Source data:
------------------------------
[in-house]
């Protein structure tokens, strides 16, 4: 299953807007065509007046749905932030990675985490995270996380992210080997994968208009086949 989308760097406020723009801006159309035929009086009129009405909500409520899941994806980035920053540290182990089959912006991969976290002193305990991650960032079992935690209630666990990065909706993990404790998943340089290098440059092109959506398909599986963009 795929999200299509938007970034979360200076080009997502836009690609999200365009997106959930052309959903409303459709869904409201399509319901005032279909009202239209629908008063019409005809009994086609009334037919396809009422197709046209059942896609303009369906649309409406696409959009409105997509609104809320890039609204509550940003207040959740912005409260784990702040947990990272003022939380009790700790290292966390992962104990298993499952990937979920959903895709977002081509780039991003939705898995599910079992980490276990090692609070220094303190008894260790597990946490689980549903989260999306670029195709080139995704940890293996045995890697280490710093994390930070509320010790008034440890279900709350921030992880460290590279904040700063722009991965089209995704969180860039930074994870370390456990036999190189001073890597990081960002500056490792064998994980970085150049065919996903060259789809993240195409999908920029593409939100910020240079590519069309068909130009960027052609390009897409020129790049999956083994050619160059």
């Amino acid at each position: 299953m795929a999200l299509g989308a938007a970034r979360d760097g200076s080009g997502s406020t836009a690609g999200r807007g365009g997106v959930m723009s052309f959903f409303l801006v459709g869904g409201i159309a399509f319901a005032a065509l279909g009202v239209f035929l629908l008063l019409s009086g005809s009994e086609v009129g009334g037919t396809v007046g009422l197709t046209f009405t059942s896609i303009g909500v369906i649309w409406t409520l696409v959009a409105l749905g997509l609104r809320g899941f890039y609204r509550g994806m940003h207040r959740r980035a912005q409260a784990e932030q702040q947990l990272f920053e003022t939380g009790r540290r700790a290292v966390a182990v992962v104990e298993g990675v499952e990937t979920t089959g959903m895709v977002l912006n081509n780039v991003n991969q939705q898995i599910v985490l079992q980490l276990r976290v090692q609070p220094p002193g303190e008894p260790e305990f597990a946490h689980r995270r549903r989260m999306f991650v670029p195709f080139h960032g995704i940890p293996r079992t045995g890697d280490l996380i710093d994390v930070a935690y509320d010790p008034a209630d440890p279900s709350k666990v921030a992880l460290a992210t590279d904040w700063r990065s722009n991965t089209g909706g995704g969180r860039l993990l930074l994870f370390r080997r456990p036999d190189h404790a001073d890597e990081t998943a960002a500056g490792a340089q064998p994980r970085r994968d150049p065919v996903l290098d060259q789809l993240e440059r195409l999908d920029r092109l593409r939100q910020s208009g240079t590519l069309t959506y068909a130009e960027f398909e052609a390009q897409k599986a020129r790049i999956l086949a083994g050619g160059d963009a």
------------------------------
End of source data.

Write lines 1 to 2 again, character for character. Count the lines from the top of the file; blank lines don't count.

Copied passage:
[in-house]
């Protein structure tokens, strides 16, 4: 299953807007065509007046749905932030990675985490995270996380992210080997994968208009086949 989308760097406020723009801006159309035929009086009129009405909500409520899941994806980035920053540290182990089959912006991969976290002193305990991650960032079992935690209630666990990065909706993990404790998943340089290098440059092109959506398909599986963009 795929999200299509938007970034979360200076080009997502836009690609999200365009997106959930052309959903409303459709869904409201399509319901005032279909009202239209629908008063019409005809009994086609009334037919396809009422197709046209059942896609303009369906649309409406696409959009409105997509609104809320890039609204509550940003207040959740912005409260784990702040947990990272003022939380009790700790290292966390992962104990298993499952990937979920959903895709977002081509780039991003939705898995599910079992980490276990090692609070220094303190008894260790597990946490689980549903989260999306670029195709080139995704940890293996045995890697280490710093994390930070509320010790008034440890279900709350921030992880460290590279904040700063722009991965089209995704969180860039930074994870370390456990036999190189001073890597990081960002500056490792064998994980970085150049065919996903060259789809993240195409999908920029593409939100910020240079590519069309068909130009960027052609390009897409020129790049999956083994050619160059």